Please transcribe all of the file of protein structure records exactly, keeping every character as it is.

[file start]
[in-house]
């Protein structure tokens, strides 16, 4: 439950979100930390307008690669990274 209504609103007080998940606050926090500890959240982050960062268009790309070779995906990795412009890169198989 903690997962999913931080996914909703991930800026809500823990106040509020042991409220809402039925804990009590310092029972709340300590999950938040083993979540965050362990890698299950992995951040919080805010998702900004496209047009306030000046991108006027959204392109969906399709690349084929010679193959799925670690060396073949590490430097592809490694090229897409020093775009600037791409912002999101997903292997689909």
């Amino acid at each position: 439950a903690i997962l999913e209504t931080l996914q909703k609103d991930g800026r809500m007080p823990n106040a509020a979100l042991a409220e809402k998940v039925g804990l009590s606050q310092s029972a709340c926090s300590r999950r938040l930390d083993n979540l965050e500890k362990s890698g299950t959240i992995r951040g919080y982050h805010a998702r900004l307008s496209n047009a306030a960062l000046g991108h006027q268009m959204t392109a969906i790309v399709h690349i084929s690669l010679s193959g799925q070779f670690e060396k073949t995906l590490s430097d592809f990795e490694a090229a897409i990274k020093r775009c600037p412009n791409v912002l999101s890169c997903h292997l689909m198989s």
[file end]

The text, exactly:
[in-house]
């Protein structure tokens, strides 16, 4: 439950979100930390307008690669990274 209504609103007080998940606050926090500890959240982050960062268009790309070779995906990795412009890169198989 903690997962999913931080996914909703991930800026809500823990106040509020042991409220809402039925804990009590310092029972709340300590999950938040083993979540965050362990890698299950992995951040919080805010998702900004496209047009306030000046991108006027959204392109969906399709690349084929010679193959799925670690060396073949590490430097592809490694090229897409020093775009600037791409912002999101997903292997689909």
């Amino acid at each position: 439950a903690i997962l999913e209504t931080l996914q909703k609103d991930g800026r809500m007080p823990n106040a509020a979100l042991a409220e809402k998940v039925g804990l009590s606050q310092s029972a709340c926090s300590r999950r938040l930390d083993n979540l965050e500890k362990s890698g299950t959240i992995r951040g919080y982050h805010a998702r900004l307008s496209n047009a306030a960062l000046g991108h006027q268009m959204t392109a969906i790309v399709h690349i084929s690669l010679s193959g799925q070779f670690e060396k073949t995906l590490s430097d592809f990795e490694a090229a897409i990274k020093r775009c600037p412009n791409v912002l999101s890169c997903h292997l689909m198989s």